In his statement at the hearing, Sen. Grassley expressed anger that no criminal charges were brought by the DOJ Criminal Division against former Countrywide Financial CEO Angelo Mozilo. Sen. Grassley stated, “The Justice Department has brought no criminal cases against any of the major Wall Street banks or executives who are responsible for the financial crisis.” He concluded his statement by saying, “All that matters is results – prosecutions and conviction. The American people are still waiting.”
Grassley was also disappointed with the terms of the Bank of America/Countrywide Financial settlement with DOJ of $335 million, which was the largest settlement of its kind in DOJ history. According to Sen. Grassley, the settlement will provide only $1,700 per victim, which he said will do very little, if anything, to prevent these homeowners from defaulting on their mortgages. Sen. Grassley noted in his statement to the Judiciary Committee that one third of all Countrywide mortgages ended in default and said that this settlement was a “mere cost of doing business.”
A spokesman for DOJ responded to the statement from Sen. Grassley by stating, “The Department of Justice, through our U.S. Attorney’s Office and litigating divisions, has brought thousands of mortgage fraud cases over the past three years, and secured numerous convictions against CEOs, CFOs, board members, presidents and other executives of Wall Street firms and banks for financial crimes.”
In response, Sen. Grassley wrote the letter to DOJ asking for details on the “thousands of mortgage fraud cases” that the Department of Justice has brought. The full text of the letter is available here. Sen. Grassley asked DOJ to respond to his request by March 31. A DOJ spokesman has said the agency is reviewing the letter. The reply has not yet been received.
Sen. Grassley has taken a very strong stance that may not be justified. The Department of Justice has created task forces and has devoted a wealth of resources to investigating crimes associated with the financial crisis, such as mortgage fraud, and in many cases has elected not to prosecute. Assistant Attorney General Lanny Breuer told CBS that he believes that the Department of Justice was “bringing every case that we believe can be made.”
Some argue that the lack of prosecutions is evidence that criminal behavior may not have taken place or that there is insufficient evidence to prove it. There was surely some poor business decision making, but simply because there was a loss does not mean that there criminal intent or that a crime has occurred.
Sen. Grassley’s letter is also ignoring the fact that there have been dozens of civil cases brought by the government against firms and individuals involved in mortgage fraud and other abuses associated with the financial crisis. Over $2 billion in penalties have been ordered in connection with the SEC’s investigations alone.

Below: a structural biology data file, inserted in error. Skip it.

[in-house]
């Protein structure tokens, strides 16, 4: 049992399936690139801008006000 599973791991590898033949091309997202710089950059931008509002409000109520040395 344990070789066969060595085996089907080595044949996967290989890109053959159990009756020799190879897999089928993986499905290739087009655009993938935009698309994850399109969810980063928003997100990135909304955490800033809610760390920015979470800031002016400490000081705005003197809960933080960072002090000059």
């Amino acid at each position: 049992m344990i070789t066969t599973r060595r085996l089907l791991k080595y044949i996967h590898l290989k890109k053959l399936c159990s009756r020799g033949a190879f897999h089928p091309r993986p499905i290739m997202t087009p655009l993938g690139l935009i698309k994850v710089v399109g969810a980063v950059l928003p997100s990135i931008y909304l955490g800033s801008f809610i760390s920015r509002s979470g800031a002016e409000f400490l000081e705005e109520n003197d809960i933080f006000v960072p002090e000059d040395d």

There is no evidence to support the outrage that Sen. Grassley expressed in his letter. This type of grandstanding relates to an area of the law that is already garnering sufficient attention from law enforcement. Those individuals who have been charged and convicted are receiving more than adequate sentences for their actions, and those who have not been charged, in all probability, did not deserve to face criminal sanctions.
Federal Criminal (Other)
Successful criminal prosecutions of mortgage fraud seem to have one thing in common: a fraud figure well below $10 million. One of the recent cases that generated a fair amount of press involved the convictions of co-conspirators in a mortgage scheme carried out by an ex-NFL player. That scheme, which took place during the housing boom in the early 2000’s, resulted in 10 convictions. Former Dallas Cowboy linebacker Eugene Lockhart is facing jail time of up to 10 years. The nine other individuals are looking at sentences of roughly two to five years.
The mortgage scheme – which led to convictions for wire fraud, conspiracy to commit wire fraud, and making false statements to a federal agency – seems pretty typical of the conduct that prosecutors have been going after: the use of “straw borrowers” to apply for loans on home purchases; falsification of data on loan applications to ensure that straw borrowers would qualify for home loans; and creation of artificially high appraisal values for the homes to be purchased by the straw borrowers. In the case of Lockhart and his cohorts, the Justice Department alleges that the scheme resulted in an actual loss to lenders of roughly $3 million.
While $3 million is not a trivial sum, it is a very tiny portion of the housing industry. Even the total amount in all similar prosecutions nationwide is quite small. Recent headline prosecutions involving similar schemes include a Florida case valued at $8 million in loan proceeds, an Alabama case valued at $2 million, and a New York case valued at $82 million in loan proceeds. At least the latter is a more aggressive number (as apparently was one of the defendants in the New York case, who moonlighted as a dominatrix in a Manhattan club).
The government has been touting these prosecutions as a part of a major crackdown on the mortgage business. The DOJ press statements note that “[m]ortgage fraud is a major focus of President Barack Obama’s Financial Fraud Enforcement Task Force.” But these are comparatively minor matters if one looks to the real causes of the housing crash that led to the 2008 financial crisis. Bank of America, Goldman Sachs, JPMorgan Chase, and Wells Fargo, who were all in the business of packaging and selling subprime mortgages, have been more or less covered with Teflon.
The lack of criminal prosecutions against the big banks in the subprime crisis has been written about many times. But that doesn’t mean it’s not worth repeating. Something seems just wrong about the DOJ’s focus on the smaller fraudsters and its soft approach to the bigger players.
Hopefully, the SEC’s recent decision to send Wellsnotices to Goldman Sachs, JPMorgan Chase, and Wells Fargo indicating possible enforcement proceedings, means that at least these banks could face some civil liability for their role in the housing crash. And Bank of America recently settled a False Claims Act case with the Feds for $1 billion. But approaching the banks with civil actions, and skirting individual culpability, sends the message that once you reach a certain level of success, you are above the law.